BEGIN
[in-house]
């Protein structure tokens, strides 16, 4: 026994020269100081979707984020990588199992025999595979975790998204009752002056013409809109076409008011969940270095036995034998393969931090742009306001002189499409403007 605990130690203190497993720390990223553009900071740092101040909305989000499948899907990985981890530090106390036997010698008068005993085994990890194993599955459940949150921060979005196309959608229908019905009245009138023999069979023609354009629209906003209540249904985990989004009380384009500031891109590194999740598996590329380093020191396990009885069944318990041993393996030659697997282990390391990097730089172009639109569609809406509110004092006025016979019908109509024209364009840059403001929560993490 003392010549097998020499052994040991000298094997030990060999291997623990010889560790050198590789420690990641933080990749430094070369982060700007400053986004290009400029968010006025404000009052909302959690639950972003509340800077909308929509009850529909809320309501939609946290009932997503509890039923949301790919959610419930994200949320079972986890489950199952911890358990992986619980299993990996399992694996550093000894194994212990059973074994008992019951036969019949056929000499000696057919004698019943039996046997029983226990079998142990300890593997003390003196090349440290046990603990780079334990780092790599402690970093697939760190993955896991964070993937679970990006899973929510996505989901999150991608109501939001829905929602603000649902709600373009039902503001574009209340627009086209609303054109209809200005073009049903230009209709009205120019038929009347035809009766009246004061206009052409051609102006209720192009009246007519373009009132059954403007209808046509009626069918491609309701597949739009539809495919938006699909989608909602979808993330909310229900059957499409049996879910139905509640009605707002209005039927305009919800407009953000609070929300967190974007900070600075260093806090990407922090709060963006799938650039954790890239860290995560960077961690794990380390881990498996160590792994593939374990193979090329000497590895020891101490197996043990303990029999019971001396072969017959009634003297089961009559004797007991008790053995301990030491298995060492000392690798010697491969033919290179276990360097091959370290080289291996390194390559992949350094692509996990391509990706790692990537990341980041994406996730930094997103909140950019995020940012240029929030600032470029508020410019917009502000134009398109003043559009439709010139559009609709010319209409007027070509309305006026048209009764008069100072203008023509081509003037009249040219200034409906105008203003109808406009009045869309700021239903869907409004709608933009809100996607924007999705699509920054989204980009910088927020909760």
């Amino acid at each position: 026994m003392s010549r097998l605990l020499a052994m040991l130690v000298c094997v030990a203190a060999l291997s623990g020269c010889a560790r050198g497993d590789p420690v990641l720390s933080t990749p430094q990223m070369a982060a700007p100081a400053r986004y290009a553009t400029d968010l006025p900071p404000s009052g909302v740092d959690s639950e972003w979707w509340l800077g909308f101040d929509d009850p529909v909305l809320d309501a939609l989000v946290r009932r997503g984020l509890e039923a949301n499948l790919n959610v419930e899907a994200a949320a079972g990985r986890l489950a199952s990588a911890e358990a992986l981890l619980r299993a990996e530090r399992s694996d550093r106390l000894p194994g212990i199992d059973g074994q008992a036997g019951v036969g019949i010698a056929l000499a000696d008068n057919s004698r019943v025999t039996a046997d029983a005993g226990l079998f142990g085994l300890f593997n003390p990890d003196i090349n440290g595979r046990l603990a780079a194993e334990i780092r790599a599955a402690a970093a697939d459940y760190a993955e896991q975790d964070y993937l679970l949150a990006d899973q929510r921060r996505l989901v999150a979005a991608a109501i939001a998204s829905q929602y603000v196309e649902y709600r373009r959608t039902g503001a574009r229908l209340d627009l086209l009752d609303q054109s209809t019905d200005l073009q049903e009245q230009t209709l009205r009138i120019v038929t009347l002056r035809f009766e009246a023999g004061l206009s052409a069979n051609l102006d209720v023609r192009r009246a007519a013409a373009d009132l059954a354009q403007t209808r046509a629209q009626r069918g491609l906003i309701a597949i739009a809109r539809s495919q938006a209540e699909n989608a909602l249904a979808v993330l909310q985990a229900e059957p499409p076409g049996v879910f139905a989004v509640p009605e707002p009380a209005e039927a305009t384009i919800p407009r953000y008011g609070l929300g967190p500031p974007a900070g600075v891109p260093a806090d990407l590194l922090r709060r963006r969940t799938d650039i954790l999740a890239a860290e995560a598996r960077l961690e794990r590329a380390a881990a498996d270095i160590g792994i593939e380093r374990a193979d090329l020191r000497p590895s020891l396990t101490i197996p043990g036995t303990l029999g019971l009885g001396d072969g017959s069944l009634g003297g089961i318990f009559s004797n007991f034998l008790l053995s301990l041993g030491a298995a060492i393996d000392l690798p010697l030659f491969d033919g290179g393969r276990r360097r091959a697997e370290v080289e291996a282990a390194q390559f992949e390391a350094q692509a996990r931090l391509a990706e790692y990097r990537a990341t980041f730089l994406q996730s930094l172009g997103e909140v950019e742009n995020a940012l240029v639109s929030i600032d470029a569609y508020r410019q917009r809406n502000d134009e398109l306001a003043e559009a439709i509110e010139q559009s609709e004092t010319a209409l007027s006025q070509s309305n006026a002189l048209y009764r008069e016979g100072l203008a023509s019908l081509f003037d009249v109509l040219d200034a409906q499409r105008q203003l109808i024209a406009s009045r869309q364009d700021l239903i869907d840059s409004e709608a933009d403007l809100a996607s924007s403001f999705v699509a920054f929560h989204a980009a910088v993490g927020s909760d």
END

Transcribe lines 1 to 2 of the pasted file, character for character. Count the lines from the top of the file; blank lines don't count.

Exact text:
[in-house]
């Protein structure tokens, strides 16, 4: 026994020269100081979707984020990588199992025999595979975790998204009752002056013409809109076409008011969940270095036995034998393969931090742009306001002189499409403007 605990130690203190497993720390990223553009900071740092101040909305989000499948899907990985981890530090106390036997010698008068005993085994990890194993599955459940949150921060979005196309959608229908019905009245009138023999069979023609354009629209906003209540249904985990989004009380384009500031891109590194999740598996590329380093020191396990009885069944318990041993393996030659697997282990390391990097730089172009639109569609809406509110004092006025016979019908109509024209364009840059403001929560993490 003392010549097998020499052994040991000298094997030990060999291997623990010889560790050198590789420690990641933080990749430094070369982060700007400053986004290009400029968010006025404000009052909302959690639950972003509340800077909308929509009850529909809320309501939609946290009932997503509890039923949301790919959610419930994200949320079972986890489950199952911890358990992986619980299993990996399992694996550093000894194994212990059973074994008992019951036969019949056929000499000696057919004698019943039996046997029983226990079998142990300890593997003390003196090349440290046990603990780079334990780092790599402690970093697939760190993955896991964070993937679970990006899973929510996505989901999150991608109501939001829905929602603000649902709600373009039902503001574009209340627009086209609303054109209809200005073009049903230009209709009205120019038929009347035809009766009246004061206009052409051609102006209720192009009246007519373009009132059954403007209808046509009626069918491609309701597949739009539809495919938006699909989608909602979808993330909310229900059957499409049996879910139905509640009605707002209005039927305009919800407009953000609070929300967190974007900070600075260093806090990407922090709060963006799938650039954790890239860290995560960077961690794990380390881990498996160590792994593939374990193979090329000497590895020891101490197996043990303990029999019971001396072969017959009634003297089961009559004797007991008790053995301990030491298995060492000392690798010697491969033919290179276990360097091959370290080289291996390194390559992949350094692509996990391509990706790692990537990341980041994406996730930094997103909140950019995020940012240029929030600032470029508020410019917009502000134009398109003043559009439709010139559009609709010319209409007027070509309305006026048209009764008069100072203008023509081509003037009249040219200034409906105008203003109808406009009045869309700021239903869907409004709608933009809100996607924007999705699509920054989204980009910088927020909760």